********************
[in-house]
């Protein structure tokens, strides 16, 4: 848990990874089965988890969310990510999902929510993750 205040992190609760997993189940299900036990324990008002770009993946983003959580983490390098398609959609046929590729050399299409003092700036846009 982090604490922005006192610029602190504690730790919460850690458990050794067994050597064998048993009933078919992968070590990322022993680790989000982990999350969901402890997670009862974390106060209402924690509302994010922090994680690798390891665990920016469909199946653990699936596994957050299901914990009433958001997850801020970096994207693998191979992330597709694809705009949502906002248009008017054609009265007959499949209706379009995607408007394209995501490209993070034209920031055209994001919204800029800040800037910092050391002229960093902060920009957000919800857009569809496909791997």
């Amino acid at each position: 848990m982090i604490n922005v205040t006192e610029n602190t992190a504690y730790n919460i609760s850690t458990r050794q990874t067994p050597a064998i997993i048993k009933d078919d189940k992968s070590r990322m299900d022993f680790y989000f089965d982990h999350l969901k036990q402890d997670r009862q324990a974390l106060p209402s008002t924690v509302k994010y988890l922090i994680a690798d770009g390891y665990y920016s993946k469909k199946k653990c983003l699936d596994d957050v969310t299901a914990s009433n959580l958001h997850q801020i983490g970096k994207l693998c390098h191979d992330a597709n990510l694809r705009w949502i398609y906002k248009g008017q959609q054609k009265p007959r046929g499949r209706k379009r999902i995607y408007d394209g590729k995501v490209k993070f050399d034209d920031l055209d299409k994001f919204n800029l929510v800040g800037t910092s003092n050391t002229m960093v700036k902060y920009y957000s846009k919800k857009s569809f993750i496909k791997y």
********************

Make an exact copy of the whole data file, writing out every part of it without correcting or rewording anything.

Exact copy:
[in-house]
């Protein structure tokens, strides 16, 4: 848990990874089965988890969310990510999902929510993750 205040992190609760997993189940299900036990324990008002770009993946983003959580983490390098398609959609046929590729050399299409003092700036846009 982090604490922005006192610029602190504690730790919460850690458990050794067994050597064998048993009933078919992968070590990322022993680790989000982990999350969901402890997670009862974390106060209402924690509302994010922090994680690798390891665990920016469909199946653990699936596994957050299901914990009433958001997850801020970096994207693998191979992330597709694809705009949502906002248009008017054609009265007959499949209706379009995607408007394209995501490209993070034209920031055209994001919204800029800040800037910092050391002229960093902060920009957000919800857009569809496909791997």
């Amino acid at each position: 848990m982090i604490n922005v205040t006192e610029n602190t992190a504690y730790n919460i609760s850690t458990r050794q990874t067994p050597a064998i997993i048993k009933d078919d189940k992968s070590r990322m299900d022993f680790y989000f089965d982990h999350l969901k036990q402890d997670r009862q324990a974390l106060p209402s008002t924690v509302k994010y988890l922090i994680a690798d770009g390891y665990y920016s993946k469909k199946k653990c983003l699936d596994d957050v969310t299901a914990s009433n959580l958001h997850q801020i983490g970096k994207l693998c390098h191979d992330a597709n990510l694809r705009w949502i398609y906002k248009g008017q959609q054609k009265p007959r046929g499949r209706k379009r999902i995607y408007d394209g590729k995501v490209k993070f050399d034209d920031l055209d299409k994001f919204n800029l929510v800040g800037t910092s003092n050391t002229m960093v700036k902060y920009y957000s846009k919800k857009s569809f993750i496909k791997y």